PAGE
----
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Langley Park Apartments v. Lund

Decided: April 14, 1964.


Appeal from the Circuit Court for Prince George's County; Powers, J.

Brune, C.J., and Henderson, Prescott, Horney and Marbury, JJ. Marbury, J., delivered the opinion of the Court.


This appeal presents for our determination a novel question in Maryland and one of some importance to the legal relationship between landlord and tenant. It may be stated as follows: Does a landlord have a duty to remove, or render safe, natural accumulation of ice or snow on walkways under his control provided he knew, or should have known of the existence of a dangerous condition resulting from the ice or snow. The issue was well briefed and argued by counsel for both sides.

The facts giving rise to this question are relatively simple and virtually undisputed. The appellant Langley Park Apartments, Sec. H, Inc., owned a large scale multiple housing development in Hyattsville. The appellant H. G. Smithy Co. managed the development and it is not contested that its liability is co-extensive with that of the landlord in this case. The injured plaintiff was Mrs. Evelyn O. Lund, who with her husband and two minor children lived in an apartment in the development

at 1426 Kanawha Street. Mrs. Lund and her husband were the original plaintiffs, but she died before the case was tried from causes not connected with her injuries, and he, as her administrator, was substituted as a party plaintiff. Mr. Lund in his individual capacity, and as her administrator, is the appellee.

On Saturday and Sunday, February 13 and 14, 1960, it had snowed. There were 4.9 inches on the 13th and another snowfall of 1.3 inches on the 14th. The accident occurred on February 17, about 10:30 p.m. when Mrs. Lund was walking with her two children and her husband on the concrete walkway in front of her apartment building. She had not been out of doors previously since the snowfalls. The husband was carrying their two year old son in his left arm, holding his wife with his right hand, and she in turn was holding the hand of her other child. She slipped and fell, dragging the rest of the family to the ground. As a result Mrs. Lund suffered a laceration over her left eye and a sprain of her left shoulder and arm, among other injuries.

The husband testified that when the family left the apartment at about seven o'clock that evening the weather was clear, cold and the condition of the walkway where they fell was slushy. Mrs. Lund's deposition had been taken and this was read to the jury as part of the plaintiffs' case. In that deposition she stated that it had snowed heavily on the 13th and 14th, but that the management had not removed the snow from the walks. In its answers to interrogatories, the H. G. Smithy Co. stated that it had a custodial force of four men to clean snow from the walks for the twenty-four hour period of February 17, and that shovels, mechanical snow removers, rock salt, sand, brooms, etc., were available to the force for the purpose of removing or treating the snow and ice from and on the walks. It was further stated that they had actually removed it on the date in question. In spite of this, however, it is the contention of the appellants that there was no duty imposed by law on the landlord to remove the ice and snow naturally accumulated.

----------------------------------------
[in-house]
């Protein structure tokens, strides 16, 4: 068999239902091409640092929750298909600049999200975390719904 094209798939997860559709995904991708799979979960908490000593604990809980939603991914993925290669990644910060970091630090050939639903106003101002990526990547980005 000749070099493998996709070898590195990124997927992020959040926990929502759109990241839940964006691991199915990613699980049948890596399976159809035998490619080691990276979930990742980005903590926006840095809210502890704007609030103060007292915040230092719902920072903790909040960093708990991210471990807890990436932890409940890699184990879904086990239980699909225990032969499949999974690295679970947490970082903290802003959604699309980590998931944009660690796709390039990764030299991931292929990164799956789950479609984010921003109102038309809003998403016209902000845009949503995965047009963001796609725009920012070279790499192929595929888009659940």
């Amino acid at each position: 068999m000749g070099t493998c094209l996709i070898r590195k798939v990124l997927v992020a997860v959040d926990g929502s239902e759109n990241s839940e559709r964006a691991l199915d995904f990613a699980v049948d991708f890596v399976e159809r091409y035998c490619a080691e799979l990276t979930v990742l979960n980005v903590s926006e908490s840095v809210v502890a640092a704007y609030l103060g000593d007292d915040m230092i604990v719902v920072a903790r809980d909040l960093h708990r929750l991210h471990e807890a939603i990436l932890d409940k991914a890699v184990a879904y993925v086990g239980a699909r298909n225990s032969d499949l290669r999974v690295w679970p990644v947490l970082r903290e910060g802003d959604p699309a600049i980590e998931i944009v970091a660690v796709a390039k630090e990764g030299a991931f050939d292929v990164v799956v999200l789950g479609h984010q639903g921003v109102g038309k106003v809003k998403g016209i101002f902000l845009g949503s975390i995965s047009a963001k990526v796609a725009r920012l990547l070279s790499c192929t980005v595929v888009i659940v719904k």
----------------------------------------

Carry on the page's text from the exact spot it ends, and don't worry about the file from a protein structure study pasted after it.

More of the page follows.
There is a sharp division in the decisions of jurisdictions which have considered the question here presented. The two

views have been labeled the "Massachusetts rule" (or common law rule) and the "Connecticut rule" (or modern rule) in recognition of the respective states whose courts first ruled on a landlord's liability to remove snow and ice, but with opposite results.

The Massachusetts rule appears to have been first announced in the case of Woods v. Naumkeag Steam Cotton Co., 134 Mass. 357, 45 Am. Rep. 344(1883). The plaintiff was a tenant who used steps in common with other tenants in passing from her apartment to the street. She slipped on them when they were in an icy condition. The court suggested that when the owner let the premises with the right of the occupants to use the stairways in common with one another it might have been obligatory on the owner's part to keep them in a safe condition, but, said the court, this obligation has never been extended to require him to "reconstruct" the stairways if the stairways as they existed when the premises were demised, were not altogether safe by reason of a fault in the original construction which was apparent to both parties. From this premise the court reasoned that there was no duty on the part of the landlord to the tenant to remove from the steps the snow which naturally accumulated thereon, but it was the tenant's own duty to do so.

Although the Woods case was not cited, the rule of law it announced was reiterated in Smolesky v. Kotler, 169 N. E. 486(Mass.). That case again stressed that the only duty the landlord has with respect to common passageways is to maintain them in the same condition of safety as they were or appeared to be when the tenant's estate commenced. Actually, the holding of the Massachusetts court had a precursor in the earlier case of Purcell v. English, 86 Ind. 34, 44 Am. Rep. 255(1882), where the Indiana court in dictum appeared to reject generally the rule that a landlord had a duty at all to keep common passageways safe, but did narrow its holding to ruling that there was no duty to protect the tenant from the hazards arising out of such temporary causes as snow and ice ...

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